Worms and Your Cat

Worms — the mere mention of the word is enough to ruin any cat owner’s appetite. Unfortunately, intestinal worms are a very common health problem for cats and they can cause a range of potentially serious health problems, so here’s how to keep your cat safe from these nasty little parasites.

cat worm control

 

Common Worms in Cats

There are four main worms cat owners need to protect their kitties against:

Tapeworm

Spread by fleas or when your cat eats an infected rodent, tapeworms are to blame if your cat has been scooting to scratch her itchy backside. Keep an eye out for small worm segments, which look like grains or rice, near your cat’s bottom or in their litter tray.

Roundworm

These problem parasites are common among Aussie cats and are spread via the faeces of infected animals. Roundworms can cause severe problems for kittens, including vomiting, diarrhoea, loss of appetite and a pot-bellied appearance. Unfortunately, these slimy suckers can also infect humans. The larvae can reach the eyes, brain or liver causing serious damages.

Hookworm

Hookworms live in your cat’s intestine and feast on blood. Transmitted via infected faeces, they can also be passed on from a mother to her kittens before birth or during nursing. Diarrhoea, vomiting, weight loss and even anaemia can result from a hookworm infection.

Heartworm

Although heartworm is more commonly associated with dogs —and it does occur more frequently in canines —it can also affect our feline friends. While some cats won’t show any symptoms when they have heartworm, others can suffer breathing difficulties, coughing and even sudden death. Heartworms are spread by mosquitoes.

 

How to Tell if Your Cat Has Worms

Now we’ve got all the gross details about the different types of worm out of the way, it’s time to list a few key symptoms that could indicate your cat has worms. Common signs include:

  • Loss of appetite
  • Weight loss
  • A dull coat
  • Diarrhoea
  • Vomiting
  • Anaemia (look for pale skin and gums)
  • Worm segments (these look like grains of rice) in your cat’s poo or around their anus
  • Scooting
  • Pot-bellied appearance

If your cat shows any of these symptoms, head to your vet for a check-up.

 

Worm Prevention for Cats

When you consider all the health issues that worms can cause for your cat, not to mention that they also pose a health risk to humans, it’s clear that worming your cat is vital. From worming pastes to worming tablets, there are plenty of worm prevention products available for your cat.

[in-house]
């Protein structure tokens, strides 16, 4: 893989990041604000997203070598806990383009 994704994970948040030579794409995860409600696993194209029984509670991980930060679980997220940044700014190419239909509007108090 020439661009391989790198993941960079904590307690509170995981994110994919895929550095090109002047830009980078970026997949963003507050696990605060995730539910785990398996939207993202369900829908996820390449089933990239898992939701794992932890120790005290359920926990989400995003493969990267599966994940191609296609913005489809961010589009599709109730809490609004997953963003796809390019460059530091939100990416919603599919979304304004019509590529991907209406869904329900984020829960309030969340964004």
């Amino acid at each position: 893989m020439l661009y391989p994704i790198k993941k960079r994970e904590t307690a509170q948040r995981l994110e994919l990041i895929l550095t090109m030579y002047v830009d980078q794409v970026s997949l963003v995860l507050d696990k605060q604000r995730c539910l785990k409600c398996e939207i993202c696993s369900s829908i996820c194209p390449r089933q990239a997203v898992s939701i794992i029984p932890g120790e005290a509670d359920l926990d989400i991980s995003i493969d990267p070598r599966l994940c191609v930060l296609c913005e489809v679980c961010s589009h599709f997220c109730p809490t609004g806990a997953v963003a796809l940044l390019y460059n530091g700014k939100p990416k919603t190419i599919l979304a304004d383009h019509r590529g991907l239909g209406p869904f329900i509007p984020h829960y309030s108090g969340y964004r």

Kittens need to be wormed every two weeks until they reach the 12-week age mark, then once a month until they turn six months. Worming tablets usually need to be given to adult cats every three months, but you’ll need to follow your vet’s advice and any dosage instructions when protecting your feline against these unpleasant parasites. Some popular cat worming brands include:

  • Revolution – this spot-on liquid is applied monthly and kills heartworm, intestinal worms (not tapeworm) and fleas
  • Milbemax – a tablet that prevents roundworm, hookworm and tapeworm
  • Advocate – a spot-on liquid that is applied once a month to control heartworm, intestinal worms (not tapeworm) and fleas
  • Drontal – a tablet that prevents roundworm, hookworm and tapeworm
  • Profender – this spot-on treatment kills all types of intestinal worms and can be used every three months
  • Purina Total Care – Purina offers a tablet or a paste that can be used every three months to treat roundworm, hookworm and tapeworm
  • Felex Plus – a paste that combats roundworm, hookworm and tapeworm
  • Heartgard Plus – a monthly treat that controls roundworm, hookworm and heartworm

There are several other simple steps you can take to protect your cat against worms, including:

  • Worming all the pets in your household, including dogs
  • Cleaning up after your pet
  • Ensuring that children wash their hands after playing with your cat

Devising an adequate parasite protection plan for your cat can be a little confusing and even overwhelming, so don’t hesitate to ask your vet for advice — he or she can tell you everything you need to know to keep your cat safe from worms.

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